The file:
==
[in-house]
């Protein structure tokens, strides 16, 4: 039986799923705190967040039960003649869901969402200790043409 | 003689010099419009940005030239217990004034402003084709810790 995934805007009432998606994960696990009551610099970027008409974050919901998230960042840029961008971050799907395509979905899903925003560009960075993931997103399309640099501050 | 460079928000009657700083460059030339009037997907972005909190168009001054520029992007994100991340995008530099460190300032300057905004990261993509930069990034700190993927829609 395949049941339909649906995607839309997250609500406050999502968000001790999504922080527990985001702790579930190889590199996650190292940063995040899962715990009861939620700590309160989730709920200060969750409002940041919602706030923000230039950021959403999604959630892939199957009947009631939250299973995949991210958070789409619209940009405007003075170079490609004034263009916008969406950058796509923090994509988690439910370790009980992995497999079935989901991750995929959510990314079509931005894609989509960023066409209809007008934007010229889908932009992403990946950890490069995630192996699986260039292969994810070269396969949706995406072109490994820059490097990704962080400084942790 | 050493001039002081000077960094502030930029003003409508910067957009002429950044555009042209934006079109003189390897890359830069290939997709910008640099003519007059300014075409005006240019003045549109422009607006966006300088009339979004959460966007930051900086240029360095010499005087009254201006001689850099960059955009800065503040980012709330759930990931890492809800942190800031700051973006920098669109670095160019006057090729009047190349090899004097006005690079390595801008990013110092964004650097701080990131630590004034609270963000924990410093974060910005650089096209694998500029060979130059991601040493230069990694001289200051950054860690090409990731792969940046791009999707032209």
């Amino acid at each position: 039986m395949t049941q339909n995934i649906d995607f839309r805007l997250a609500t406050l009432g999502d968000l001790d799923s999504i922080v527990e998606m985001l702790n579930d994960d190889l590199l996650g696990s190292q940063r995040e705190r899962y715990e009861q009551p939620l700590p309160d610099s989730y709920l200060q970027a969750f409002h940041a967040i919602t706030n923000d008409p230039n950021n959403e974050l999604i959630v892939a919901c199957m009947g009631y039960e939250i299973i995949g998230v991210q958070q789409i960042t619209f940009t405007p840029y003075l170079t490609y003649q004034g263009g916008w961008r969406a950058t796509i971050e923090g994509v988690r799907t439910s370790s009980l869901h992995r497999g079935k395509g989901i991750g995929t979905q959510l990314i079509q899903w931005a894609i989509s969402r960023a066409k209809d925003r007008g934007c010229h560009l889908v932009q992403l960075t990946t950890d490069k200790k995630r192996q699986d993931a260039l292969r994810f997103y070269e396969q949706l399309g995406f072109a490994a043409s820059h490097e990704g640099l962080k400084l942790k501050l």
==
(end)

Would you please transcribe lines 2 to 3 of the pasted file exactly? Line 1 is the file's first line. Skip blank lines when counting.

């Protein structure tokens, strides 16, 4: 039986799923705190967040039960003649869901969402200790043409 | 003689010099419009940005030239217990004034402003084709810790 995934805007009432998606994960696990009551610099970027008409974050919901998230960042840029961008971050799907395509979905899903925003560009960075993931997103399309640099501050 | 460079928000009657700083460059030339009037997907972005909190168009001054520029992007994100991340995008530099460190300032300057905004990261993509930069990034700190993927829609 395949049941339909649906995607839309997250609500406050999502968000001790999504922080527990985001702790579930190889590199996650190292940063995040899962715990009861939620700590309160989730709920200060969750409002940041919602706030923000230039950021959403999604959630892939199957009947009631939250299973995949991210958070789409619209940009405007003075170079490609004034263009916008969406950058796509923090994509988690439910370790009980992995497999079935989901991750995929959510990314079509931005894609989509960023066409209809007008934007010229889908932009992403990946950890490069995630192996699986260039292969994810070269396969949706995406072109490994820059490097990704962080400084942790 | 050493001039002081000077960094502030930029003003409508910067957009002429950044555009042209934006079109003189390897890359830069290939997709910008640099003519007059300014075409005006240019003045549109422009607006966006300088009339979004959460966007930051900086240029360095010499005087009254201006001689850099960059955009800065503040980012709330759930990931890492809800942190800031700051973006920098669109670095160019006057090729009047190349090899004097006005690079390595801008990013110092964004650097701080990131630590004034609270963000924990410093974060910005650089096209694998500029060979130059991601040493230069990694001289200051950054860690090409990731792969940046791009999707032209």
């Amino acid at each position: 039986m395949t049941q339909n995934i649906d995607f839309r805007l997250a609500t406050l009432g999502d968000l001790d799923s999504i922080v527990e998606m985001l702790n579930d994960d190889l590199l996650g696990s190292q940063r995040e705190r899962y715990e009861q009551p939620l700590p309160d610099s989730y709920l200060q970027a969750f409002h940041a967040i919602t706030n923000d008409p230039n950021n959403e974050l999604i959630v892939a919901c199957m009947g009631y039960e939250i299973i995949g998230v991210q958070q789409i960042t619209f940009t405007p840029y003075l170079t490609y003649q004034g263009g916008w961008r969406a950058t796509i971050e923090g994509v988690r799907t439910s370790s009980l869901h992995r497999g079935k395509g989901i991750g995929t979905q959510l990314i079509q899903w931005a894609i989509s969402r960023a066409k209809d925003r007008g934007c010229h560009l889908v932009q992403l960075t990946t950890d490069k200790k995630r192996q699986d993931a260039l292969r994810f997103y070269e396969q949706l399309g995406f072109a490994a043409s820059h490097e990704g640099l962080k400084l942790k501050l």